NPN and PNP transistors explained. Learn how a transistor works. What is the difference between an NPN and a PNP transistor.
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We have two main types of bipolar transistors, the NPN and the PNP type. The two transistors look nearly identical, so we need to cheque the part number to tell which is which. Now, with a transistor we have three pins labelled E, B and C. This stands for the emitter, the base and the collector. Typically with these resin body type transistors with the flat edge, the left pin is the emitter, the middle is the base, and the right side is the collector.
However, not all transistors use this configuration. So do check the manufacturer’s datasheet. Pure Silicon has almost no free electrons, so what engineers do is dope the Silicon with a small amount of another material which changes its electrical properties. We call this P type and N type doping. We combine these materials to form the PN junction.
We can sandwich these together to form an NPN or a PNP transistor. Inside the transistor we have the collector pin and the emitter pin between these. In an NPN transistor we have two layers of N Type material and one layer of P type. The base wire is connected to the P type layer.
In a PNP transistor this is just configured the opposite way. The entire thing is enclosed in a resin to protect the internal materials. With an NPN transistor we have the main circuit and the control circuit. Both are connected to the positive of the battery. The main circuit is off until we press the switch.
On the control circuit we can see the current is flowing through both wires to the transistor. We can remove the main circuit and the control circuit Led will still turn on when the switch is pressed, but the current is returning to the battery through the transistor. In this simplified example, when the switch is pressed, there are five milliamps flowing into the base pin. There are 20 milliamps flowing into the collector pin and 25 milliamps flowing out of the emitter. The current therefore combines in this transistor with a PNP transistor, we again have the main circuit and the control circuit, but now the emitter is connected to the positive of the battery.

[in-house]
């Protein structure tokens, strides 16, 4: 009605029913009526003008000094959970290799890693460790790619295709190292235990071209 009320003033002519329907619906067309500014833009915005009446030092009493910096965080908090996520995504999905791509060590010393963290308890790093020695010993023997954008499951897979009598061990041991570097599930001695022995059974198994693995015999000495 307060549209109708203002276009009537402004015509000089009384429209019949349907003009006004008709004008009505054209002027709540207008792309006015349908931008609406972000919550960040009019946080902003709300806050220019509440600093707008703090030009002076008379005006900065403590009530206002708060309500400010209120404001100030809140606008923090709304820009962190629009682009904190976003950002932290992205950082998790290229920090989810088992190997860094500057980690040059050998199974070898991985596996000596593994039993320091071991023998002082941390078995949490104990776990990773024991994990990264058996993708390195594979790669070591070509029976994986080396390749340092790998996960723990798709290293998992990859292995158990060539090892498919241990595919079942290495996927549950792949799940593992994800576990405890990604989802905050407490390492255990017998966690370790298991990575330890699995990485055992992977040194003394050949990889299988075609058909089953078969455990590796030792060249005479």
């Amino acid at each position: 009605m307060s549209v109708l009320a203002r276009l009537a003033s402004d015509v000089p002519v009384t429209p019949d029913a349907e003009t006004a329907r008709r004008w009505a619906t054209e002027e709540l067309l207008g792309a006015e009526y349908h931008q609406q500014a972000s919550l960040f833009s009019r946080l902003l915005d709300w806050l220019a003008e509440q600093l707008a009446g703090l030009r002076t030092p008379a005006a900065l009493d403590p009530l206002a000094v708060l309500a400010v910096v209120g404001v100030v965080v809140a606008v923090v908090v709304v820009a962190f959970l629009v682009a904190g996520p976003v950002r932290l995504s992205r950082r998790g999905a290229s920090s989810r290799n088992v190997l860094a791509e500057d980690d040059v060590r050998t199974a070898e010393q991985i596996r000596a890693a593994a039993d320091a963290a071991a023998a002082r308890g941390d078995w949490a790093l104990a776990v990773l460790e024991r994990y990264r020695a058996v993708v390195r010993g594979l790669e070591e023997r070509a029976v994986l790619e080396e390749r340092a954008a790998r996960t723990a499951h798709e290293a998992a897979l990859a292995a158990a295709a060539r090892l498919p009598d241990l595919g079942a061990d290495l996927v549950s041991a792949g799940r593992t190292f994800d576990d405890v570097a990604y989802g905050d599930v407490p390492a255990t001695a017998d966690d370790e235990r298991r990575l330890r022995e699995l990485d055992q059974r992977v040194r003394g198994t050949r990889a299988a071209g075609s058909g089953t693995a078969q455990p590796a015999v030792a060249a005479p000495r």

The main circuit is off until we press the switch on the control circuit. We can see with this type that some of the current flows out of the base pin and returns to the battery. The rest of the current flows through the transistor and through the main Led and then back to the battery. If we remove the main circuit, the control circuit Led will still turn on. In this example, when the switch is pressed, there are 25 milliamps flowing into the emitter, 20 milliamps flowing out of the collector, and five milliamps flowing out of the base.
The current therefore divides. In this transistor I’ll place these side by side so you can see how they compare. Transistors are shown on electrical drawings with symbols like these. The arrow is placed on the emitter. The arrow points in the direction of conventional current so that we know how to connect them into our circuits.